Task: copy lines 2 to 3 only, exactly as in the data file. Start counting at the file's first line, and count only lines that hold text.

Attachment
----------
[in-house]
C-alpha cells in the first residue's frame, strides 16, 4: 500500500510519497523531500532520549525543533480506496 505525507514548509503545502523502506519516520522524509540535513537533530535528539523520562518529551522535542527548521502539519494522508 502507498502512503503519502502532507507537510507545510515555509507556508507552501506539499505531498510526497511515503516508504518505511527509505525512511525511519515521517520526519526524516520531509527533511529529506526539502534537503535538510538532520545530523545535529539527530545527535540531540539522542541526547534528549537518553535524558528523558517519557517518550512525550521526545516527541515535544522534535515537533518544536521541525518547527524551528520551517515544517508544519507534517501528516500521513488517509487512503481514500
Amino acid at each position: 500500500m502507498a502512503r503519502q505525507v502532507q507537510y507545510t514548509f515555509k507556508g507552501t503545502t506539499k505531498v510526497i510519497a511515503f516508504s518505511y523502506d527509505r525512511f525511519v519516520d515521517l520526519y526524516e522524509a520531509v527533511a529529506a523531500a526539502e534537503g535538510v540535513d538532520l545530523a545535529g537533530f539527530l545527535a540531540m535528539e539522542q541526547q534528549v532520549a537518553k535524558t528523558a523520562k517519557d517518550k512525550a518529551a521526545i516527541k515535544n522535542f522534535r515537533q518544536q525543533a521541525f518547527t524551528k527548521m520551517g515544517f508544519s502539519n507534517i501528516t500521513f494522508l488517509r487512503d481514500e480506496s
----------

C-alpha cells in the first residue's frame, strides 16, 4: 500500500510519497523531500532520549525543533480506496 505525507514548509503545502523502506519516520522524509540535513537533530535528539523520562518529551522535542527548521502539519494522508 502507498502512503503519502502532507507537510507545510515555509507556508507552501506539499505531498510526497511515503516508504518505511527509505525512511525511519515521517520526519526524516520531509527533511529529506526539502534537503535538510538532520545530523545535529539527530545527535540531540539522542541526547534528549537518553535524558528523558517519557517518550512525550521526545516527541515535544522534535515537533518544536521541525518547527524551528520551517515544517508544519507534517501528516500521513488517509487512503481514500
Amino acid at each position: 500500500m502507498a502512503r503519502q505525507v502532507q507537510y507545510t514548509f515555509k507556508g507552501t503545502t506539499k505531498v510526497i510519497a511515503f516508504s518505511y523502506d527509505r525512511f525511519v519516520d515521517l520526519y526524516e522524509a520531509v527533511a529529506a523531500a526539502e534537503g535538510v540535513d538532520l545530523a545535529g537533530f539527530l545527535a540531540m535528539e539522542q541526547q534528549v532520549a537518553k535524558t528523558a523520562k517519557d517518550k512525550a518529551a521526545i516527541k515535544n522535542f522534535r515537533q518544536q525543533a521541525f518547527t524551528k527548521m520551517g515544517f508544519s502539519n507534517i501528516t500521513f494522508l488517509r487512503d481514500e480506496s